While we were there, we saw Guy Scott, former Vice President and interim President. We were all excited because we watched a video about Zambia before coming and he was in it.
After Lilayi, we headed to Mthunzi Center, a children’s orphanage. Mthunzi was not what I expected. I thought it was going to be a sad place but the kids were so fun and happy to see us. When we arrived, we were introduced to the director, Mr. Malama, and he told us about the center. Their goal is to help children in difficult situations in any way they can. They also try to work out the situations to place the children back with family members. The director was so nice and we could tell how much he cared about the children and how much they respected him. Mr. Malama had a child say a prayer before we began. It was heartwarming seeing all the children praying together. The child was so thoughtful and prayed for people less fortunate than himself. This just goes to show that they are so appreciative for what they have and they know some people may not even have the opportunities they have.
When we started screening, Whitney and I began doing otoscopy. It was different to be doing this outside but it we worked with the space we had. It was a great feeling to look in the child’s ear and be able to see the cone of light. I was so excited!
After a little while, Whitney and I did pure tone screening. One little boy was so excited to listen for the beeps. As soon as he heard one, his hand jetted into the air. He was done really quick. He was a bit sad he could not keep listening for the beeps. The children kept us smiling. Most of the children were easy to screen and we ended up screening around 90 children in an hour and a half.
We ended the day with a beautiful sunset and a game of football (soccer). They had two soccer goals made out of tree branches. Lots of children played and they were so good. I had a blast playing with them! Soccer seems very popular here.
On the bus, we passed numerous children playing soccer and have seen it on TV multiple times. It was neat being able to play a game that is so popular here. After soccer, our feet were covered in dirt. Most of the children did not wear shoes so their feet were even dirtier. The dirt did not bother them. It made me appreciate and feel lucky to have a pair of shoes. As we were leaving, a scout troop asked if we wanted to join them doing a traditional nature chant. It was a great way to end a wonderful day. Tomorrow we get to spend more time with our UNZA buddies doing hearing screenings at a local school!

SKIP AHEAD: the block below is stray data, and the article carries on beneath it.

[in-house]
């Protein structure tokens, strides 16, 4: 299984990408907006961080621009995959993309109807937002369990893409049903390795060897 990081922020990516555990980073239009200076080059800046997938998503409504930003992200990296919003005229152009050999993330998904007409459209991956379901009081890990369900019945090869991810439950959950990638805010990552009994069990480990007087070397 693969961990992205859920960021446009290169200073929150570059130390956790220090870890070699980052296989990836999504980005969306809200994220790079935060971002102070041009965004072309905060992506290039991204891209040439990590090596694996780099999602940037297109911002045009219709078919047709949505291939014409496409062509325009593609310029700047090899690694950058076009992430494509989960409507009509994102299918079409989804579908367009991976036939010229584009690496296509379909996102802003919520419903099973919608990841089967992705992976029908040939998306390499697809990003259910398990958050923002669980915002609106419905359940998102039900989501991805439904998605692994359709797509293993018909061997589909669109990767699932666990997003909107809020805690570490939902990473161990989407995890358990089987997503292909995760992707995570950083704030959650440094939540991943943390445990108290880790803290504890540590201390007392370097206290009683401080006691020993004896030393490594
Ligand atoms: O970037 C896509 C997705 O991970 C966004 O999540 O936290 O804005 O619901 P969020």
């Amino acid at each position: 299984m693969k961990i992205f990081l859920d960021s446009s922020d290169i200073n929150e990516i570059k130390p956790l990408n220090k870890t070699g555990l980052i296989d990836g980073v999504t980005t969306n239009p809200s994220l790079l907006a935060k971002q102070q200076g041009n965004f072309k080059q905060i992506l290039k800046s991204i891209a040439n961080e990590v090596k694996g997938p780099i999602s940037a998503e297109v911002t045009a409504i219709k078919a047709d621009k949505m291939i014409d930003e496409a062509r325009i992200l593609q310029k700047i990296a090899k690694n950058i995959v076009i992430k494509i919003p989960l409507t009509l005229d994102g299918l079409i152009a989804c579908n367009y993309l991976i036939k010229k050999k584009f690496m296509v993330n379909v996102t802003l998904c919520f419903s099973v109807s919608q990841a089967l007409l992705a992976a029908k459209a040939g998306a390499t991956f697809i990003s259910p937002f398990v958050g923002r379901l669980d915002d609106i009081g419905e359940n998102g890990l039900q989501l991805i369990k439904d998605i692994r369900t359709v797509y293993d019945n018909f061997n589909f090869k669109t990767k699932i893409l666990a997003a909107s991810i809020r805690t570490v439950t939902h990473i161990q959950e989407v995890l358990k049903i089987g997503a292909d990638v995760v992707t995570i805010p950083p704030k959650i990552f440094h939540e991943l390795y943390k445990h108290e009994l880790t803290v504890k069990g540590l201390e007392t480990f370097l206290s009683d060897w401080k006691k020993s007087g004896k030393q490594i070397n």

Today was just plain awesome! We started off the beautiful morning with a trip to an Elephant Orphanage. This special place takes in elephants that have either been separated from the herd or even elephants whose mother was killed by poachers. Without the orphanage, these elephants would not survive. Once they are rescued, they are bottle fed, constantly with a gate keeper who offers them emotional support, and even given blankets to sleep with to cope through the tough process of recovery. The Lilayi Elephant Nursery’s main goal is to release the elephants back into the wild! This is especially crucial because 35,000 elephants are killed every year in southern Africa alone. The manager at the site told us he wouldn’t be surprised if elephants are extinct within the next 7-8 years. He also told us how some companies in the U.S are using elephant skin to make shoes and other goods to be sold. This shocked me so much because I couldn’t believe that anyone would want to kill these majestic animals!
After heading back on the bus, and buying souvenirs of course, our next stop was to the Mthunzi Center. This is an orphanage for young boys who have nowhere else to go, or even for boys who have a tough family situation at home. The Center is led by Mr. Malama, who upon meeting him I could tell was such a special man. He greeted us with such a large smile and lit up when talking about the center and all they offer the children. The Mthunzi Center’s main goal is to help children in struggling situations become model citizens of Zambia. The boys have responsibilities, go to school, and of course manage to have lots of fun! Before starting our hearing screenings, Mr. Malama asked one of the boys to pray for all of us. I couldn’t help but to get choked up. The love and happiness I felt from those children touched me so much because they are rising above their circumstances. They may not have a lot of toys or personal possessions, but they have an abundance of faith, support, and hope. I saw many instances where the children didn’t hesitate to help out one another. While screening a young child who couldn’t speak English, 2 young boys were of course by his side to make sure he felt comfortable and at ease by translating for us. No one asked these boys to do this, they simply knew. That is exactly what the Mthunzi Center offers, a place for children to turn to when there is no one else to go. Clinically, this experience allowed me to practice my skills while communicating to someone who may not understand me and furthered my experience with using a pure tone audiometer. After the day was over we had screened 85 people!
We finished our visit up with a fun soccer game in the field behind the Center, which for me meant just standing because soccer is definitely not my biggest strength! Our team feels forever grateful for Mr. Malama and the young boys at the Mthunzi Center. We are so thankful that they allowed us to come screen them!